Wednesday, September 27, 2006

Citable No. 45: TTAB Reverses 2(d) Refusal of Product Configuration Mark

The Board's 45th citable decision of 2006 involves a relatively rare Section 2(d) refusal of a product configuration mark. Applicant Homeland Vinyl sought to register on the Supplemental Register the product design shown immediately below as a trademark for "non-metal fence rails." The PTO refused registration on the ground of likelihood of confusion with another product design mark (shown next below) for the same goods. The Board reversed the refusal. In re Homeland Vinyl Prods. Inc., 81 USPQ2d 1378 (TTAB 2006).

Applicant's mark

Applicant's mark consists of "the configuration of a fence rail." The cited mark comprises not the entire fence rail, but "a configuration of the bottom portion of a fence rail bearing the exterior rounded shoulders and the recessed edges." Both fence rails include a longitudinal, recessed channel used to hold vertical bars, panels, or pickets. Each could be used as a top or a bottom rail, depending on the orientation.

The cited mark

Because the goods are identical, the Board assumed that they travel in the same channels of trade to the same classes of customers. Because fence rails "are not impulse purchases," the Board expected that purchasers would exercise "a relatively high degree of care in their purchasing decisions."

Turning to the marks, the Examining Attorney contended that, although registrant's mark was limited to a particular feature of the rail, consumers will view the goods in their entirety and will not be aware that registrant claims only a specific feature as a source indicator -- likening the situation to a word mark that contains disclaimed matter. He further maintained that, even focusing on the corresponding portions of the rails, the contours are "quite similar."

Applicant, of course, argued that the cited mark is limited to the rounded shoulders and recessed edges near the channel opening, whereas its own mark has a "linear diagonal line" and does not include a curved shoulder, nor any recesses. It also asserted that the fence rail field is crowded with designs, and that the cited design is therefore entitled to a narrow scope of protection.

The Board wisely observed that the marks are "not capable of being spoken" and therefore must be compared visually. But, the Board asked, "what is the 'entirety' of registrant's mark?" It rejected the Examining Attorney's disclaimer analogy, noting that for a word mark "such matter actually forms a part of the mark." The broken line portion of the cited mark, however, is not part of the mark -- indeed, it is expressly excluded from the mark. The Board therefore considered "only the flourish as registrant's mark, as it is shown in the registration, and [not] the overall product shape on which the mark might be used."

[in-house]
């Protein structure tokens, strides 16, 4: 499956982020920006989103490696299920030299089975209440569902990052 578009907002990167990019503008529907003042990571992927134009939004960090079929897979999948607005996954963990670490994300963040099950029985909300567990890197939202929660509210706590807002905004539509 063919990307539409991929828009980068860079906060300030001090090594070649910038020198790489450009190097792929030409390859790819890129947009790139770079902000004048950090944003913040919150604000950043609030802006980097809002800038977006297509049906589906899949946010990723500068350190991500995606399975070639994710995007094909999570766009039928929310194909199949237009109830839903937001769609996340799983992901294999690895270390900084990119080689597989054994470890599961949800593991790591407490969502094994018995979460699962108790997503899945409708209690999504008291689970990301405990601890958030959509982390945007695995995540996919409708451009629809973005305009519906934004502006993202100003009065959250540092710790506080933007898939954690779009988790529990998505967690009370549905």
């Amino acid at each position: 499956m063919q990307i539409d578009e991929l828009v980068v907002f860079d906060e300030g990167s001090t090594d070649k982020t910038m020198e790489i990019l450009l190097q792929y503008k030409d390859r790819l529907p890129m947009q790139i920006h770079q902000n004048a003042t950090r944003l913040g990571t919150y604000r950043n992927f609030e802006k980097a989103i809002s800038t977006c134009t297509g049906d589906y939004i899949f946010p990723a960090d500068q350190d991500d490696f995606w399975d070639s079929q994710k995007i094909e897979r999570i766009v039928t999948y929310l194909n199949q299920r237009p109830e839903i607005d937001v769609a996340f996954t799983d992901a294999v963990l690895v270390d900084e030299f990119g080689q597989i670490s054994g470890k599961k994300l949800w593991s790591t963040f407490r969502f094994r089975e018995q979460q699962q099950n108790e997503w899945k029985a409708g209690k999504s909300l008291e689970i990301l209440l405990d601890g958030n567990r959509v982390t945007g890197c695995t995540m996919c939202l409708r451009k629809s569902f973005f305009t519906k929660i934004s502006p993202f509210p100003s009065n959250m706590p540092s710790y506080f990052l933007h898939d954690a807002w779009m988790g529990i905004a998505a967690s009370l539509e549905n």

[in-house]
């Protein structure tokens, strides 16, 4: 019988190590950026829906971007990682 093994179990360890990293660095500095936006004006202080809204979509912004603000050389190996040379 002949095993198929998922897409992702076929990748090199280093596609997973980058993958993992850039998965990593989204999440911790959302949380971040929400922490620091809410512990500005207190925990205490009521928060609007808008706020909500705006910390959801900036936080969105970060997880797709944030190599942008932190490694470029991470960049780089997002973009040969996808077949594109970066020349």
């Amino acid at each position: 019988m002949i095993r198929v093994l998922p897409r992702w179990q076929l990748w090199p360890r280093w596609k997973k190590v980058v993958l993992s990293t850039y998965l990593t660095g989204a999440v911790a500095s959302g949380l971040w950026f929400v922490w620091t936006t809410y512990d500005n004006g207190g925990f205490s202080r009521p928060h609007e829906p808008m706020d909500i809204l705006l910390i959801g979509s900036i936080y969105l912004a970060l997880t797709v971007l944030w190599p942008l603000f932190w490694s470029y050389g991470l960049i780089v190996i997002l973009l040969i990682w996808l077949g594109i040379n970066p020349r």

Under that approach, the Board found that "the visual differences in the marks are more significant than the similarities:"

"The overall impression of registrant's mark is soft, curved and rounded, and the overall impression of applicant's flourish is severe, angular and linear. Based on the total effect of the respective marks, rather than their individual features, we find that the difference in the marks are sufficient to distinguish them."

Finally, the Board noted that the registered mark is entitled to a narrow scope of protection in light of various design and utility patents in evidence that suggest that such ornamental designs on fence rails are "nor particularly unique or unusual," and therefore that purchasers "would be accustomed to making distinctions based on more subtle differences in the marks."

In light of this narrow scope of protection, the relative sophistication of purchasers, and the differences in the marks, the Board reversed the refusal to register.

TTABlog comment: I think the Board should have left out the part about the weakness of the registered mark. There was no evidence that the patented designs were on the market, and therefore no evidence that purchasers were "accustomed" to making distinctions based on more subtle differences. Clearly the marks were dissimilar, and there was no real need to add this point about the patent evidence.

Text Copyright John L. Welch 2006.


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